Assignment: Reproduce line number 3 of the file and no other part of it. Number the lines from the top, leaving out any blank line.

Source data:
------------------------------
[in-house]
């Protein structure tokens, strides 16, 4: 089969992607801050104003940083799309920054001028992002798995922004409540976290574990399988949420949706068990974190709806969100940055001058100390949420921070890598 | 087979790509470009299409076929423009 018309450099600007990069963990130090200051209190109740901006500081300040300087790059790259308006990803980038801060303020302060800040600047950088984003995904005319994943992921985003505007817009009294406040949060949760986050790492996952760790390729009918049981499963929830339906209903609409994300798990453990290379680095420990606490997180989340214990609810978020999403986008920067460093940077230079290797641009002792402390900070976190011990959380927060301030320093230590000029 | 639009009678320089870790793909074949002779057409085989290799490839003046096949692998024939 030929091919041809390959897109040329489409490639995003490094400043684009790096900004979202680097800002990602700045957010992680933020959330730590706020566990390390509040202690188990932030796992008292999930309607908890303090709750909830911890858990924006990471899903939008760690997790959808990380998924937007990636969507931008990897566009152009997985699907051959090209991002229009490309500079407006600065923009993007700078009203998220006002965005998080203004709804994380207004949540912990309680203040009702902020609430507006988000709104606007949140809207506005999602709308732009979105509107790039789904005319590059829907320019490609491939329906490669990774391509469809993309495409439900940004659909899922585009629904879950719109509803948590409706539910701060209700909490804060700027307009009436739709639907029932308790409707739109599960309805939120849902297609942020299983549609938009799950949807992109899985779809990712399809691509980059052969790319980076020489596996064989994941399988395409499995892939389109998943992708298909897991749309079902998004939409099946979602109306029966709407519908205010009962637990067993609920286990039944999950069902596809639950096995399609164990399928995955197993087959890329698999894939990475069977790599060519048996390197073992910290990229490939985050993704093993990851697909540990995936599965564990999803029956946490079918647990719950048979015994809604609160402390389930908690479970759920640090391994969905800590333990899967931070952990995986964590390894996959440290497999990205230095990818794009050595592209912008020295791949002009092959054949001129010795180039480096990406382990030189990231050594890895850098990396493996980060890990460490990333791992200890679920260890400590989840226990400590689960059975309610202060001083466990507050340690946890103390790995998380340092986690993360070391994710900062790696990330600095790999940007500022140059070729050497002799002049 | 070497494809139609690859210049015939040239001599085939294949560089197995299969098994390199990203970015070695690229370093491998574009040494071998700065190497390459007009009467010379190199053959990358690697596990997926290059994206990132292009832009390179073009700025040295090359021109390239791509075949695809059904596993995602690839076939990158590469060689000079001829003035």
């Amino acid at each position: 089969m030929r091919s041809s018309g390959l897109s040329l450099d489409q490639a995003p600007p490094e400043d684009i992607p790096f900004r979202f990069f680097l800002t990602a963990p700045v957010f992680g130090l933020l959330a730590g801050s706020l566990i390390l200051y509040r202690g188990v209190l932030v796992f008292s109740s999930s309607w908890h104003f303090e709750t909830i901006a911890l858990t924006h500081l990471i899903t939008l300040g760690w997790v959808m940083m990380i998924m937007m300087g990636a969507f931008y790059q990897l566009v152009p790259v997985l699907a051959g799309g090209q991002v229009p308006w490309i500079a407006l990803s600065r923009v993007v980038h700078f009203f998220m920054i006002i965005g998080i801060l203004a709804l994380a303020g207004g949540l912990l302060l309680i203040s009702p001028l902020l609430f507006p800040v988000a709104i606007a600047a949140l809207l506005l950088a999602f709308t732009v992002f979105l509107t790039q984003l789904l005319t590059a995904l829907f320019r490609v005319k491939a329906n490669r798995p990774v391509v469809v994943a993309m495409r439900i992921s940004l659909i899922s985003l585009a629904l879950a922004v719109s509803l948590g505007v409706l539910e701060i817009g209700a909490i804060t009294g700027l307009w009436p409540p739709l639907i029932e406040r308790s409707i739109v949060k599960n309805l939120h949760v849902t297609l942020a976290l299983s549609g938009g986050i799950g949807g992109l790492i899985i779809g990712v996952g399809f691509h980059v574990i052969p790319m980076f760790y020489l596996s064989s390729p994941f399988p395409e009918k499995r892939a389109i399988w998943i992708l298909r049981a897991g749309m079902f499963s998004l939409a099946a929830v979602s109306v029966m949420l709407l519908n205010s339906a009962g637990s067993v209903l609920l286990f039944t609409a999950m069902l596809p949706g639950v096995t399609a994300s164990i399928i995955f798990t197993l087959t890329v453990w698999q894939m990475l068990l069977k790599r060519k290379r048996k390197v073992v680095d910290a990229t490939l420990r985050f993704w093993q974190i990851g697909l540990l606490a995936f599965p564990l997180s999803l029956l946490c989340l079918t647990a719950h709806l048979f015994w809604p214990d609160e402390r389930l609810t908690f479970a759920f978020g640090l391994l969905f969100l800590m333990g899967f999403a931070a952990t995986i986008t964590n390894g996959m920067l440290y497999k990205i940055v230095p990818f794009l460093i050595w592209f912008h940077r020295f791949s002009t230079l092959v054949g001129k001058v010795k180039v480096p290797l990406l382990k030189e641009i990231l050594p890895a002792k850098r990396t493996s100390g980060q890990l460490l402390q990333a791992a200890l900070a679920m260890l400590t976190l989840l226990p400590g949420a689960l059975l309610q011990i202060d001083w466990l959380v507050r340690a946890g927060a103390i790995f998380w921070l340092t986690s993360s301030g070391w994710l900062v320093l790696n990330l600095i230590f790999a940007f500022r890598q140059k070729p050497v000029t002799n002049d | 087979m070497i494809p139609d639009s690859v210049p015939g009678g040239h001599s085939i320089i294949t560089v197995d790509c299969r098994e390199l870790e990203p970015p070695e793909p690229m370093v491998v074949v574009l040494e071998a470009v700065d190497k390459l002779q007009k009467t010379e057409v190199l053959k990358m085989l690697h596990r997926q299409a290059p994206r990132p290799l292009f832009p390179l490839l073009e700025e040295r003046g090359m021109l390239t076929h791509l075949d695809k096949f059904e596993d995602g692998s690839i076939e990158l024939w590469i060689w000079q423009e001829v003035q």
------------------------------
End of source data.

């Amino acid at each position: 089969m030929r091919s041809s018309g390959l897109s040329l450099d489409q490639a995003p600007p490094e400043d684009i992607p790096f900004r979202f990069f680097l800002t990602a963990p700045v957010f992680g130090l933020l959330a730590g801050s706020l566990i390390l200051y509040r202690g188990v209190l932030v796992f008292s109740s999930s309607w908890h104003f303090e709750t909830i901006a911890l858990t924006h500081l990471i899903t939008l300040g760690w997790v959808m940083m990380i998924m937007m300087g990636a969507f931008y790059q990897l566009v152009p790259v997985l699907a051959g799309g090209q991002v229009p308006w490309i500079a407006l990803s600065r923009v993007v980038h700078f009203f998220m920054i006002i965005g998080i801060l203004a709804l994380a303020g207004g949540l912990l302060l309680i203040s009702p001028l902020l609430f507006p800040v988000a709104i606007a600047a949140l809207l506005l950088a999602f709308t732009v992002f979105l509107t790039q984003l789904l005319t590059a995904l829907f320019r490609v005319k491939a329906n490669r798995p990774v391509v469809v994943a993309m495409r439900i992921s940004l659909i899922s985003l585009a629904l879950a922004v719109s509803l948590g505007v409706l539910e701060i817009g209700a909490i804060t009294g700027l307009w009436p409540p739709l639907i029932e406040r308790s409707i739109v949060k599960n309805l939120h949760v849902t297609l942020a976290l299983s549609g938009g986050i799950g949807g992109l790492i899985i779809g990712v996952g399809f691509h980059v574990i052969p790319m980076f760790y020489l596996s064989s390729p994941f399988p395409e009918k499995r892939a389109i399988w998943i992708l298909r049981a897991g749309m079902f499963s998004l939409a099946a929830v979602s109306v029966m949420l709407l519908n205010s339906a009962g637990s067993v209903l609920l286990f039944t609409a999950m069902l596809p949706g639950v096995t399609a994300s164990i399928i995955f798990t197993l087959t890329v453990w698999q894939m990475l068990l069977k790599r060519k290379r048996k390197v073992v680095d910290a990229t490939l420990r985050f993704w093993q974190i990851g697909l540990l606490a995936f599965p564990l997180s999803l029956l946490c989340l079918t647990a719950h709806l048979f015994w809604p214990d609160e402390r389930l609810t908690f479970a759920f978020g640090l391994l969905f969100l800590m333990g899967f999403a931070a952990t995986i986008t964590n390894g996959m920067l440290y497999k990205i940055v230095p990818f794009l460093i050595w592209f912008h940077r020295f791949s002009t230079l092959v054949g001129k001058v010795k180039v480096p290797l990406l382990k030189e641009i990231l050594p890895a002792k850098r990396t493996s100390g980060q890990l460490l402390q990333a791992a200890l900070a679920m260890l400590t976190l989840l226990p400590g949420a689960l059975l309610q011990i202060d001083w466990l959380v507050r340690a946890g927060a103390i790995f998380w921070l340092t986690s993360s301030g070391w994710l900062v320093l790696n990330l600095i230590f790999a940007f500022r890598q140059k070729p050497v000029t002799n002049d | 087979m070497i494809p139609d639009s690859v210049p015939g009678g040239h001599s085939i320089i294949t560089v197995d790509c299969r098994e390199l870790e990203p970015p070695e793909p690229m370093v491998v074949v574009l040494e071998a470009v700065d190497k390459l002779q007009k009467t010379e057409v190199l053959k990358m085989l690697h596990r997926q299409a290059p994206r990132p290799l292009f832009p390179l490839l073009e700025e040295r003046g090359m021109l390239t076929h791509l075949d695809k096949f059904e596993d995602g692998s690839i076939e990158l024939w590469i060689w000079q423009e001829v003035q």